Kyle Kirkwood

A whirlwind of an incredible year is coming to a close for Kyle Kirkwood.

The 20-year-old racer was simply on another level in 2018 as rivals were left in the wake of insurmountable pace.

He put everyone on notice early and often as a rookie driving for Cape Motorsports in the Cooper Tires USF2000 Championship – the first rung of the Mazda Road to Indy development ladder sanctioned by INDYCAR. He burst onto the scene by capturing 12 victories in the 14 races, matching JR Hildebrand’s 12-year-old record for most wins in a single season. The Floridian easily claimed the USF2000 championship and $325,000 scholarship to move up the MRTI ladder in 2019.

Kirkwood’s dream year also included a dominant title run for Abel Motorsports in the inaugural season of the F3 Americas series, where he won 15 wins over 17 races. On top of that, he turned a one-off opportunity into success when making his sports cars debut in the four-hour Michelin IMSA SportsCar Encore at Sebring International Raceway last month, co-driving the winning LMP3 entry for ANSA Motorsports.

Tallying that up, Kirkwood amassed 28 wins and 30 podiums in 32 total races for the year.

While confessing he is still trying to “absorb” the magical campaign – adding it was “extremely unexpected” considering every deal was put together at the last minute – Kirkwood was pleased but said the focus has already turned toward next year.

Earlier this month, he tested at the Homestead-Miami Speedway road course with Abel Motorsports, as both driver and team were getting a feel for their first official run in the second rung of the MRTI development ladder – the Indy Pro 2000 Championship presented by Cooper Tires (formerly Pro Mazda).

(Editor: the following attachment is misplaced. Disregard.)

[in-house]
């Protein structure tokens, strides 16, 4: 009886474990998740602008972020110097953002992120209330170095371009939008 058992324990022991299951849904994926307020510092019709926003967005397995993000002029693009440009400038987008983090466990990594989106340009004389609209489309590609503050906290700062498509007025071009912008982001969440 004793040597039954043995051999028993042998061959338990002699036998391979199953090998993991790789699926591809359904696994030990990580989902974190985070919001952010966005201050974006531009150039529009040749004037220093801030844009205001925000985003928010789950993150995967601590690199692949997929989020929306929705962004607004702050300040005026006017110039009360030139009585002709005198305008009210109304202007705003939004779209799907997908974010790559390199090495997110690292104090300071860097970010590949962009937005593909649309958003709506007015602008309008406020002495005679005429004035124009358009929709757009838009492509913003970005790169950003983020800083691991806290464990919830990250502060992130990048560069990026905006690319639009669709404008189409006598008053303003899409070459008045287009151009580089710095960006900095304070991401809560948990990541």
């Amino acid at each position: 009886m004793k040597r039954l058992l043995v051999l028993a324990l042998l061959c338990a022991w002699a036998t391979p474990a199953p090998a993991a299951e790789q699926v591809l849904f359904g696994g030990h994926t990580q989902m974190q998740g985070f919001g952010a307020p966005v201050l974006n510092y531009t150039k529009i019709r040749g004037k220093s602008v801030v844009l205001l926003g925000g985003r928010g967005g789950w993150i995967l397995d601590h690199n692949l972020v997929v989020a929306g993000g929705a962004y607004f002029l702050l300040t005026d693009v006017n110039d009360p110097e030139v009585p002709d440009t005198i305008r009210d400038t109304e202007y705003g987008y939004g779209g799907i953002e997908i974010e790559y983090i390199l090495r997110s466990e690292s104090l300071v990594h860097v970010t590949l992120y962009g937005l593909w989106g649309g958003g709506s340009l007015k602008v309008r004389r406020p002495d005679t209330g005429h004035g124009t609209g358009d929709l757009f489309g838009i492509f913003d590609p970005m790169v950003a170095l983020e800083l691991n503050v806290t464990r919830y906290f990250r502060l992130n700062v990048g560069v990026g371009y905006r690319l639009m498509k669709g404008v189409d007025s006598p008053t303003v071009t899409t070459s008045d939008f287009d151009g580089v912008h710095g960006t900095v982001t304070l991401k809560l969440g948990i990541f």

Kirkwood topped the opening session at Homestead, but a variety of issues plagued the potential for additional competitive speed throughout the remainder of the two-day event. The pace right out of the gate was another sign of Kirkwood’s adaptability in changing from the Tatuus USF-17 chassis in USF2000 to the PM-18 in Indy Pro 2000.

“Quite honestly, I can't really pinpoint the exact differences,” Kirkwood said. “It was an easy transition considering I went from the USF-17 to F3 and then F3 to (the PM-18). It didn't feel much faster than the F3 car, but in comparison to USF, it obviously has a lot more power. I think 100 horsepower, to be exact. Obviously, the tires and (added) downforce comes into effect as well.

“It's just a bigger, faster car than the USF. A little bit more meat on the bone, if you will. It's a quick car, no doubt.”

Even though the pressure remains for finalizing a deal to drive in 2019, Kirkwood isn’t ready to rush into a decision three months prior to the season. Instead, his planned approach is more methodical to find the best fit.

“There's a lot to think about and, just like this past year and the year before that in F4, everything that I've done has been last minute,” he said.

“So it's weird trying to figure out everything at this moment, this early before the season. I'm still keeping my eyes open for the best opportunity and have faith that something will prevail. As of right now, I have not made any decisions whatsoever. I'm working on stuff, who knows if any of that will work out. Nobody can say at the moment. Hopefully, it does. There's a lot to think about.

“Obviously, I have the Mazda scholarship to move on with that and I have a very good relationship with Honda through the F4-F3 stuff and ran karting with them since 2012. I'm very, very grateful for all that they've done in my entire career.

“I think staying on both the path towards INDYCAR with the Road to Indy and Honda is the ultimate goal.”